In the real world, defensiveness has been a tiresome staple of the real stand-up community since I was growing up back in the 1980s and ’90s. People fretted over political correctness back then, too, you know. It was just as empty of a panic as it is now, and that baseless fear is hurting the quality of comedy way more than the tragic idea of Joey Yuks having to pull back on some of his more risqué material about the gays. Chapelle’s Netflix special features him jokingly chiding the audience for being too sensitive to his coming gags. Burr’s Netflix special features him joking about how no one cares if something bad happens to a man. I don’t give a fuck about these guys lashing out at all their imaginary enemies and lamenting all their brilliant jokes that had to go untold. After a while, it plays like the final scene of Lenny, when everyone walks out of the club on Dustin Hoffman because he won’t stop using his stage time to air every last one of his petty grievances. This is why Ricky Gervais has sucked for roughly a decade now.
Bill Burr is too good at what he does to be complaining about this shit. The man can still charge six figures per appearance. What fucking gripe does he really have? When confronted with the prospect of people objecting to some of his work, or the work of a colleague he respects, Burr falls back on the kind of limp bullshit that I could get from any random Facebook comment. Look again.
“You millennials… you’re a bunch of rats, all of you.”
Bill Burr is 51 years old, technically making him a scant 13 years older than the oldest of those millennial ragamuffins, and that quote doubles his age. He sounds fucking old, and he sounds uninspired. That is what’s depressing. I get needing to workshop your material live, but someone as sharp and deeply funny as Burr is shouldn’t need a cold audience to know when some shit he’s about to say is over the line. More likely, he knows precisely where the line is and then gleefully steps over it so that he can get the same adulation from dickheads in the audience that Andrew Dice Clay got back in 1989. (Netflix is even marketing Burr’s new special as such.)
That’s the easy thing for him to do, and what consequence has he been forced to endure as a result? A few angry tweets? Who gives a shit? Every red-pilled comedian out there has a chair on Adam Carolla’s podcast waiting for them and a warm audience at the Comedy Cellar ready to welcome them back with open arms. This is the softest form of oppression. There’s no real danger for the bulk of these comedy lifers. There’s no trouble. There is only tricking the audience into believing that you could get hauled away because your jokes are just too hot for all the trans people to handle. There is only living inside the mindset that people who are offended by your jokes are either being overly sensitive or making up their offense outright.
That trick works, and not just on Republicans. These endless complaints are an insidious way for otherwise rational guys to become spiritually aligned with the Ben Shapiros of the universe, even when their politics are divergent. Every comic out there who gets challenged is at an automatic advantage in the argument, because, as noted above, stand-up comedy is fucking hard, and because anyone coming at a comic is automatically the unfunny one. You’re the buzzkill. You’re the hall monitor ruining Bill Maher’s fat jokes for all the skinny people in attendance. You, and somehow not Bill Maher, are the dour asshole. You’re the one who should grow up. He’s the victim.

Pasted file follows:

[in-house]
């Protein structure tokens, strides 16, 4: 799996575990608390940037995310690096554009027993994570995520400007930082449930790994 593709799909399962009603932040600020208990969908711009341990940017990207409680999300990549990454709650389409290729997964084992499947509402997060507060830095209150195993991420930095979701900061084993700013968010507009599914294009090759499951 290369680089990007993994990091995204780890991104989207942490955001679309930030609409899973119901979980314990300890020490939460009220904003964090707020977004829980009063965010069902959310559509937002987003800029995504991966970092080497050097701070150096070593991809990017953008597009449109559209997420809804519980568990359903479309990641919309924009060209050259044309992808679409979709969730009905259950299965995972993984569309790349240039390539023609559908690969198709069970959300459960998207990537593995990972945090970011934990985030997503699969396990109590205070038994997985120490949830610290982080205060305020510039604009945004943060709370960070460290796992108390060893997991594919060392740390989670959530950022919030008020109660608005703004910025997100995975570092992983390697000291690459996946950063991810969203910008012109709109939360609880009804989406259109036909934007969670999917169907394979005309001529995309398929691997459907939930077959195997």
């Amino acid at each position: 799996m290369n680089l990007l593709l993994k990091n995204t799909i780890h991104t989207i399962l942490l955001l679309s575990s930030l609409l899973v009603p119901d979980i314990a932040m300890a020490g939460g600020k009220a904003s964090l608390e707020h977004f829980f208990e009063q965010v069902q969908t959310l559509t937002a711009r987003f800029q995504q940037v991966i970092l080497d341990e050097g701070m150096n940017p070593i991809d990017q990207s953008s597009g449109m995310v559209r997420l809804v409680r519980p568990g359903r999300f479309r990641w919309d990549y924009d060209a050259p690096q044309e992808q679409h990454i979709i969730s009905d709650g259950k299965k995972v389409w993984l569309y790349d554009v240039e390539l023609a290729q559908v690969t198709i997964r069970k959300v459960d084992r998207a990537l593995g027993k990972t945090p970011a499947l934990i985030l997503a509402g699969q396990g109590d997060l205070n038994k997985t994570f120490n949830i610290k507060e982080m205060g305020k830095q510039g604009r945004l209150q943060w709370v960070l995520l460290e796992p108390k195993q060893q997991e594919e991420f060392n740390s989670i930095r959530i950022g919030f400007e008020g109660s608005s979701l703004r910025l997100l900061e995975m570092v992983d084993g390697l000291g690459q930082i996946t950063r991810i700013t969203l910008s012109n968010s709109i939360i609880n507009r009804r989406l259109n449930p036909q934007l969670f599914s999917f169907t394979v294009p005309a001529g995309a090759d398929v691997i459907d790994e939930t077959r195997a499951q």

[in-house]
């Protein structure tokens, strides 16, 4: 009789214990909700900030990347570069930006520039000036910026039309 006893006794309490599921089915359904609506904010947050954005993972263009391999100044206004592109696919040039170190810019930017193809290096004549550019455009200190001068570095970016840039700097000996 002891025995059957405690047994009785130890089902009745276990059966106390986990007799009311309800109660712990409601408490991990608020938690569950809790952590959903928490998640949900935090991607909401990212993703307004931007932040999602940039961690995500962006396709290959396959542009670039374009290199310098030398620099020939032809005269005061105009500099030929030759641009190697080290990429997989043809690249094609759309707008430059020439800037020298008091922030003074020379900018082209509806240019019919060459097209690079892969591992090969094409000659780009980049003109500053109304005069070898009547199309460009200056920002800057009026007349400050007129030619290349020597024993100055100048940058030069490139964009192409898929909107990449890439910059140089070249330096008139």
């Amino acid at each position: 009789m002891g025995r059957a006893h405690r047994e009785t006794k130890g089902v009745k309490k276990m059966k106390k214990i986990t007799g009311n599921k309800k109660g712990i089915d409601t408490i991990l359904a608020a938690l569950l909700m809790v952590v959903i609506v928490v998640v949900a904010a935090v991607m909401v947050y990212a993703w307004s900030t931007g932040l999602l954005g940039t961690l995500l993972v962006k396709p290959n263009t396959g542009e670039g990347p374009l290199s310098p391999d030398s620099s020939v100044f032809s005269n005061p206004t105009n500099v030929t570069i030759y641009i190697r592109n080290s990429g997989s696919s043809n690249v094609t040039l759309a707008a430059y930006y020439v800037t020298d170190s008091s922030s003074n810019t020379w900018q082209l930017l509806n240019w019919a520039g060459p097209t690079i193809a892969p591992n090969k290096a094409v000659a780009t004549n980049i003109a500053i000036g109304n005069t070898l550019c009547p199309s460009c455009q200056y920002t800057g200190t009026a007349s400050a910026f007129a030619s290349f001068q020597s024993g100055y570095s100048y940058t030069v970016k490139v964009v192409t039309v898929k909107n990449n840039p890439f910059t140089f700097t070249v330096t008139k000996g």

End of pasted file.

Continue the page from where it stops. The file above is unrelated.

The twist is that those hall monitors can be quite charming themselves. Allow James Corden to demonstrate:
Or ask John Mulaney, one of the best comedians in the universe.
“My friend Max Silvestri puts it this way: ‘Why is everyone freaking out about adapting?’ As a comedian, you constantly step on your ego to go, ‘I’d like to be a better comedian.’”
Or ask Silverman, the way I did.
“Comedy by nature is not at all evergreen. So, if you’re doing it right, you look back at your old stuff and you’re horrified.”
Or, you know what? Fuck it. Let’s go to the late, beatified George Carlin, who could do no wrong in the eyes of most modern comics, and who settled this matter back when it should have been deemed settled:
That Carlin clip is nearly 30 years old. That’s how long we’ve been having this little tiff. And that’s how beat it is to see otherwise brilliant stand-ups mining the debate for pity. It’s become a fucking joke, and an old one at that. It’s not that hard to spend five seconds wondering if a punchline is gonna be shitty and racist, grappling with it in your mind, and then adapting accordingly, as Mulaney notes. That’s how shit is supposed to work. I’m certainly no stranger to it.
And that process of adapting really shouldn’t be that hard if you happen to be among the most talented comedians on fucking earth. It’s not exactly encouraging when I could be laughing along with Jim Jefferies instead of hearing him drone on about who is worthy of judging his shtick and who is not. I came to hear some jokes, and I ended up with a bunch of guys as emotionally fragile as the op-ed section of the New York Times. My Deadspin colleague David Roth told me that a lot of these comics are basically tailored to be cops now. They wanna protect their little suburb of material, and they wanna shoot down anyone who dares trespass. They are the atomic opposite of fearless. They don’t have bad jokes, only a bad audience. That’s the act now, and it’s the furthest fucking thing from original.